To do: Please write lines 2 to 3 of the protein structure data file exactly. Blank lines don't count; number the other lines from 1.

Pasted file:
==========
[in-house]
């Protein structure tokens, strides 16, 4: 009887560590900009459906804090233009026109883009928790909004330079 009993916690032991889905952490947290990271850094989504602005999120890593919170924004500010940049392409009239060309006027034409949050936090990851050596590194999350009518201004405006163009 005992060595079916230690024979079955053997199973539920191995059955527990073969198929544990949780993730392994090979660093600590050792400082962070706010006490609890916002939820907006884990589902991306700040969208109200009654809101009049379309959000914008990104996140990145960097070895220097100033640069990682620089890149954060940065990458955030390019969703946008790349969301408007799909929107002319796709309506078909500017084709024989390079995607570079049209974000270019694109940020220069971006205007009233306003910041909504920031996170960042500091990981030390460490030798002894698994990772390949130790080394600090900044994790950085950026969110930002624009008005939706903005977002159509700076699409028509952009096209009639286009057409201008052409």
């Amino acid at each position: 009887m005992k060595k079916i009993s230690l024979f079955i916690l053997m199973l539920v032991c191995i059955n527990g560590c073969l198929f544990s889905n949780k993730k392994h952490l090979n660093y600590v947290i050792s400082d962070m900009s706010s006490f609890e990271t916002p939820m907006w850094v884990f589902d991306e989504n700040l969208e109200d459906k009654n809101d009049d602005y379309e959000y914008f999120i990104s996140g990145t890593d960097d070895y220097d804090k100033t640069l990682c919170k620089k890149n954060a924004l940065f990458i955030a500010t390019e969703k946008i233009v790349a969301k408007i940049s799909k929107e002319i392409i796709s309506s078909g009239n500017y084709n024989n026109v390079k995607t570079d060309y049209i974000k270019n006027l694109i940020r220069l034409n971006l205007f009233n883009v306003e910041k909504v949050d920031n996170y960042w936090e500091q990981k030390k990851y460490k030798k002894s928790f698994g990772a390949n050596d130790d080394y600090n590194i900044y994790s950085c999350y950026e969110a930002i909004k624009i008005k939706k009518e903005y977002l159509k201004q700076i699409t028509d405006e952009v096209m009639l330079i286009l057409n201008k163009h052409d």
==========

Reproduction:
């Protein structure tokens, strides 16, 4: 009887560590900009459906804090233009026109883009928790909004330079 009993916690032991889905952490947290990271850094989504602005999120890593919170924004500010940049392409009239060309006027034409949050936090990851050596590194999350009518201004405006163009 005992060595079916230690024979079955053997199973539920191995059955527990073969198929544990949780993730392994090979660093600590050792400082962070706010006490609890916002939820907006884990589902991306700040969208109200009654809101009049379309959000914008990104996140990145960097070895220097100033640069990682620089890149954060940065990458955030390019969703946008790349969301408007799909929107002319796709309506078909500017084709024989390079995607570079049209974000270019694109940020220069971006205007009233306003910041909504920031996170960042500091990981030390460490030798002894698994990772390949130790080394600090900044994790950085950026969110930002624009008005939706903005977002159509700076699409028509952009096209009639286009057409201008052409």
């Amino acid at each position: 009887m005992k060595k079916i009993s230690l024979f079955i916690l053997m199973l539920v032991c191995i059955n527990g560590c073969l198929f544990s889905n949780k993730k392994h952490l090979n660093y600590v947290i050792s400082d962070m900009s706010s006490f609890e990271t916002p939820m907006w850094v884990f589902d991306e989504n700040l969208e109200d459906k009654n809101d009049d602005y379309e959000y914008f999120i990104s996140g990145t890593d960097d070895y220097d804090k100033t640069l990682c919170k620089k890149n954060a924004l940065f990458i955030a500010t390019e969703k946008i233009v790349a969301k408007i940049s799909k929107e002319i392409i796709s309506s078909g009239n500017y084709n024989n026109v390079k995607t570079d060309y049209i974000k270019n006027l694109i940020r220069l034409n971006l205007f009233n883009v306003e910041k909504v949050d920031n996170y960042w936090e500091q990981k030390k990851y460490k030798k002894s928790f698994g990772a390949n050596d130790d080394y600090n590194i900044y994790s950085c999350y950026e969110a930002i909004k624009i008005k939706k009518e903005y977002l159509k201004q700076i699409t028509d405006e952009v096209m009639l330079i286009l057409n201008k163009h052409d």